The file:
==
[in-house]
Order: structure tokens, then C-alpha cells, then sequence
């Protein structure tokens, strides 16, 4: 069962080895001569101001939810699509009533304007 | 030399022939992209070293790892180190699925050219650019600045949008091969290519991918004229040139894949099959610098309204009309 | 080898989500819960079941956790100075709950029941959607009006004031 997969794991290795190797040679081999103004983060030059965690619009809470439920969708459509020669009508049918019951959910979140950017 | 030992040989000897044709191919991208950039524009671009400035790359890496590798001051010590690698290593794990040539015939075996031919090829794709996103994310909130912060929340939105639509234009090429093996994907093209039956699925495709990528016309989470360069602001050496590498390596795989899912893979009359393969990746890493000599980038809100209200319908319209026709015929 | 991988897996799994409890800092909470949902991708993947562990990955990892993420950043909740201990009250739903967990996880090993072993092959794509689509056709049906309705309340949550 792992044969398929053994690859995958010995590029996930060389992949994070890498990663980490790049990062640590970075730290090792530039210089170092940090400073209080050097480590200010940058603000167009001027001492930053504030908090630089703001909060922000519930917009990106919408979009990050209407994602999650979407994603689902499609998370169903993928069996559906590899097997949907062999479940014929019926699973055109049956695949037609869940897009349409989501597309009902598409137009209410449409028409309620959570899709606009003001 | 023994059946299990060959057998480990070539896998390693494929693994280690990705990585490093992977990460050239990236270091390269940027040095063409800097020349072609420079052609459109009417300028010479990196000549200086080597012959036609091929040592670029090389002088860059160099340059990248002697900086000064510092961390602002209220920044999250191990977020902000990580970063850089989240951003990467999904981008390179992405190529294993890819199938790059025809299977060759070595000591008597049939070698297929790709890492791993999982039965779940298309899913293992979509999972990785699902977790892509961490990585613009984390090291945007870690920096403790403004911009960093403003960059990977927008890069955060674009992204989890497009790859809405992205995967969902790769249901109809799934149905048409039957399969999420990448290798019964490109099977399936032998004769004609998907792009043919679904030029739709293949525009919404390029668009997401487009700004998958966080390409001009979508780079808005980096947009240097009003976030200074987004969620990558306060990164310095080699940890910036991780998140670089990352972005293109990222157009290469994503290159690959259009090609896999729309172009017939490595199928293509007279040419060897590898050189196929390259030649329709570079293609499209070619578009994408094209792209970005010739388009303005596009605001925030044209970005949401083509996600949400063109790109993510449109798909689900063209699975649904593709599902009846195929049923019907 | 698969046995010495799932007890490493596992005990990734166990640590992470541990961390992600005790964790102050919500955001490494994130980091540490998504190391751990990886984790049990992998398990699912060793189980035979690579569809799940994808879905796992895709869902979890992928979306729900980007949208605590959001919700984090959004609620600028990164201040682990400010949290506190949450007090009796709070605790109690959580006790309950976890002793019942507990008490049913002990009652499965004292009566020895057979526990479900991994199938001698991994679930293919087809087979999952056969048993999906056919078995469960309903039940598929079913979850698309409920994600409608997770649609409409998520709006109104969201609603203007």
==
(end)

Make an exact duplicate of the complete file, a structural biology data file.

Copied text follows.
[in-house]
Order: structure tokens, then C-alpha cells, then sequence
């Protein structure tokens, strides 16, 4: 069962080895001569101001939810699509009533304007 | 030399022939992209070293790892180190699925050219650019600045949008091969290519991918004229040139894949099959610098309204009309 | 080898989500819960079941956790100075709950029941959607009006004031 997969794991290795190797040679081999103004983060030059965690619009809470439920969708459509020669009508049918019951959910979140950017 | 030992040989000897044709191919991208950039524009671009400035790359890496590798001051010590690698290593794990040539015939075996031919090829794709996103994310909130912060929340939105639509234009090429093996994907093209039956699925495709990528016309989470360069602001050496590498390596795989899912893979009359393969990746890493000599980038809100209200319908319209026709015929 | 991988897996799994409890800092909470949902991708993947562990990955990892993420950043909740201990009250739903967990996880090993072993092959794509689509056709049906309705309340949550 792992044969398929053994690859995958010995590029996930060389992949994070890498990663980490790049990062640590970075730290090792530039210089170092940090400073209080050097480590200010940058603000167009001027001492930053504030908090630089703001909060922000519930917009990106919408979009990050209407994602999650979407994603689902499609998370169903993928069996559906590899097997949907062999479940014929019926699973055109049956695949037609869940897009349409989501597309009902598409137009209410449409028409309620959570899709606009003001 | 023994059946299990060959057998480990070539896998390693494929693994280690990705990585490093992977990460050239990236270091390269940027040095063409800097020349072609420079052609459109009417300028010479990196000549200086080597012959036609091929040592670029090389002088860059160099340059990248002697900086000064510092961390602002209220920044999250191990977020902000990580970063850089989240951003990467999904981008390179992405190529294993890819199938790059025809299977060759070595000591008597049939070698297929790709890492791993999982039965779940298309899913293992979509999972990785699902977790892509961490990585613009984390090291945007870690920096403790403004911009960093403003960059990977927008890069955060674009992204989890497009790859809405992205995967969902790769249901109809799934149905048409039957399969999420990448290798019964490109099977399936032998004769004609998907792009043919679904030029739709293949525009919404390029668009997401487009700004998958966080390409001009979508780079808005980096947009240097009003976030200074987004969620990558306060990164310095080699940890910036991780998140670089990352972005293109990222157009290469994503290159690959259009090609896999729309172009017939490595199928293509007279040419060897590898050189196929390259030649329709570079293609499209070619578009994408094209792209970005010739388009303005596009605001925030044209970005949401083509996600949400063109790109993510449109798909689900063209699975649904593709599902009846195929049923019907 | 698969046995010495799932007890490493596992005990990734166990640590992470541990961390992600005790964790102050919500955001490494994130980091540490998504190391751990990886984790049990992998398990699912060793189980035979690579569809799940994808879905796992895709869902979890992928979306729900980007949208605590959001919700984090959004609620600028990164201040682990400010949290506190949450007090009796709070605790109690959580006790309950976890002793019942507990008490049913002990009652499965004292009566020895057979526990479900991994199938001698991994679930293919087809087979999952056969048993999906056919078995469960309903039940598929079913979850698309409920994600409608997770649609409409998520709006109104969201609603203007």